Breast Reconstruction

Overview

Breast reconstruction is an increasingly common surgical procedure for women who have had a mastectomy. The procedure can create a breast that resembles a natural breast in appearance and form. Breast reconstruction is a physically and emotionally rewarding procedure for a woman who has lost a breast due to cancer or other condition

 

Features

Breast reconstruction is a surgical procedure that rebuilds a new breast or breasts to resemble a natural breast in appearance and form. Breast reconstruction is usually performed immediately after, or sometime after a mastectomy.

 

Procedure

There are two main types of breast reconstruction: implant reconstruction and flap reconstruction. In implant reconstruction, an implant is placed under the skin and muscle to recreate the shape of the breast. In flap reconstruction, skin, fat and muscle are taken from elsewhere on the body to make the new breast. The procedure best for you will depend on your age, general health, size and shape of the other breast, and available body tissue.

 

Notification

Some general complications and risks associated with surgery may include:

  • Heavy bleeding from an operated site
  • Fluid accumulation around the operation site(s)
  • Infection that may require treatment with antibiotics or further surgery in some cases
  • Allergic reaction to sutures, dressings or antiseptic solutions
  • The formation of a large blood clot (haematoma) beneath an incision site may require further surgery
  • Complications such as heart attack, pulmonary embolism or stroke may be caused by a blood clot, which can be life threatening
  • Pain, bruising and swelling around the operated site(s)
  • Slow healing, often related to smoking or diabetes
  • Short-term nausea following general anaesthesia and other risks related to anaesthesia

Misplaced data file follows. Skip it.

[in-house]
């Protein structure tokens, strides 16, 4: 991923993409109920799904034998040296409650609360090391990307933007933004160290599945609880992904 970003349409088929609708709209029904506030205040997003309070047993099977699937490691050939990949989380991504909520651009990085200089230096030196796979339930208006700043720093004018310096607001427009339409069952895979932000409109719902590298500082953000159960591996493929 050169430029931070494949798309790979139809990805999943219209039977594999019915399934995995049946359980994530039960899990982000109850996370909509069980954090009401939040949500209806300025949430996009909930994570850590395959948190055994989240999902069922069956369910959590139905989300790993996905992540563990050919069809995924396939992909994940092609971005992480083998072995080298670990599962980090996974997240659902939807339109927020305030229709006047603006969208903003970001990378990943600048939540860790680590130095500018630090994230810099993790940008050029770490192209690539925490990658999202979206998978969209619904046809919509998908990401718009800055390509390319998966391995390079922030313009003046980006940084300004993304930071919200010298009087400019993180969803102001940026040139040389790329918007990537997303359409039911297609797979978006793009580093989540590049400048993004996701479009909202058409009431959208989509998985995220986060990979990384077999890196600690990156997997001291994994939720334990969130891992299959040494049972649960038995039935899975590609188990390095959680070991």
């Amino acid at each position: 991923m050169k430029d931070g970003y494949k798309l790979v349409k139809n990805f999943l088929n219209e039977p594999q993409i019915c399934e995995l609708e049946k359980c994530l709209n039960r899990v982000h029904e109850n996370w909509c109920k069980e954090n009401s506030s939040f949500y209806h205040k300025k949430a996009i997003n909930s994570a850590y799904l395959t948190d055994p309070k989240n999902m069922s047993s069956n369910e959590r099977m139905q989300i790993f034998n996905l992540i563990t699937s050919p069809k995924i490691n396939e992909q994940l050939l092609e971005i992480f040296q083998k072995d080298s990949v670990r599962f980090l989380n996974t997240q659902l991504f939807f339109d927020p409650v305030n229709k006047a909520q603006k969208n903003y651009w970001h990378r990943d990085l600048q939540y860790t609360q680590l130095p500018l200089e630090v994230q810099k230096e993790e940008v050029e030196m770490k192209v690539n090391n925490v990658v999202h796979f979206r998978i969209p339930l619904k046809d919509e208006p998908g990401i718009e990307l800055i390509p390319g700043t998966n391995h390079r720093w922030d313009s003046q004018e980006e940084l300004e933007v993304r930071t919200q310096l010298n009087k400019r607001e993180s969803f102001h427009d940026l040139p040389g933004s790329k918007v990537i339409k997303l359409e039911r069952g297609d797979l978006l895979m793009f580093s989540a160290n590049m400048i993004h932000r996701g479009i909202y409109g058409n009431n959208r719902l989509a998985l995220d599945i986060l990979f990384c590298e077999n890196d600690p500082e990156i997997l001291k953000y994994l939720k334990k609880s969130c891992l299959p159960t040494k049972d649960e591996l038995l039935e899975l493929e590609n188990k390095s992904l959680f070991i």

Some possible complications and risks associated with breast reconstruction surgery using implants may include:

  • Infection around the implant
  • Capsular contracture, where firm scar tissue forms around the implant causing it to lose shape and softness
  • Implant rupture or deflation
  • Leakage of the implant’s contents (silicone gel or saline)
  • Asymmetry (unevenness) of the breasts
  • Calcium deposits in the scar capsule around the implant
  • Granulomas, or lumps in local lymph node tissue formed by leaking silicone
  • Movement of the implants from their original position
  • Further surgery to treat complications

Some possible complications and risks associated with breast reconstruction surgery using flap reconstruction may include:

  • Loss of blood circulation to the reconstructed breast due to clotting in the rejoined blood vessels. This can result in flap tissue dying (necrosis)
  • Small areas of hardness (fat necrosis) may develop in the new breast
  • Fluid collection (seroma) at the flap site
  • Weakened abdominal muscle, which can result in a hernia
  • Difference in size and shape (asymmetry) between the natural and reconstructed breasts
  • Temporary loss of full movement of the arm on the side of the reconstructed breast

 

Estimated Cost

Costs associated with the procedure may include:

  • Surgeon’s fee
  • Hospital or surgical facility costs
  • Anaesthesia fees
  • Prescriptions for medication
  • Post-surgery garments
  • Medical tests